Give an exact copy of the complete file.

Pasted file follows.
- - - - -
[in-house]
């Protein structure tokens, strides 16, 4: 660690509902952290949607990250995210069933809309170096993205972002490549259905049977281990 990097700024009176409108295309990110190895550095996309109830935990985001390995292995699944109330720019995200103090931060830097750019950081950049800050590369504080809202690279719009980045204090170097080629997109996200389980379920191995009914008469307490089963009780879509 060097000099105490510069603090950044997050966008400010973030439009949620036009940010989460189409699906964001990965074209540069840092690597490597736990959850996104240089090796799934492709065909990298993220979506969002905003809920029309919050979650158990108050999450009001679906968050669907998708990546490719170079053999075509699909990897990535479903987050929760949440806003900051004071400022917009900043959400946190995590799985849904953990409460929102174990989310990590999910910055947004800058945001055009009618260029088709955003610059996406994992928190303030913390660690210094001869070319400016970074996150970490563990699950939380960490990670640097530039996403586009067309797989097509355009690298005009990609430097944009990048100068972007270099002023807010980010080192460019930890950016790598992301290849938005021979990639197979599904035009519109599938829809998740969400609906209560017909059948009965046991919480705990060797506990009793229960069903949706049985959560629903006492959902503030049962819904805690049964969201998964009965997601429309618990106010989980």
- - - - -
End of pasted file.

[in-house]
């Protein structure tokens, strides 16, 4: 660690509902952290949607990250995210069933809309170096993205972002490549259905049977281990 990097700024009176409108295309990110190895550095996309109830935990985001390995292995699944109330720019995200103090931060830097750019950081950049800050590369504080809202690279719009980045204090170097080629997109996200389980379920191995009914008469307490089963009780879509 060097000099105490510069603090950044997050966008400010973030439009949620036009940010989460189409699906964001990965074209540069840092690597490597736990959850996104240089090796799934492709065909990298993220979506969002905003809920029309919050979650158990108050999450009001679906968050669907998708990546490719170079053999075509699909990897990535479903987050929760949440806003900051004071400022917009900043959400946190995590799985849904953990409460929102174990989310990590999910910055947004800058945001055009009618260029088709955003610059996406994992928190303030913390660690210094001869070319400016970074996150970490563990699950939380960490990670640097530039996403586009067309797989097509355009690298005009990609430097944009990048100068972007270099002023807010980010080192460019930890950016790598992301290849938005021979990639197979599904035009519109599938829809998740969400609906209560017909059948009965046991919480705990060797506990009793229960069903949706049985959560629903006492959902503030049962819904805690049964969201998964009965997601429309618990106010989980």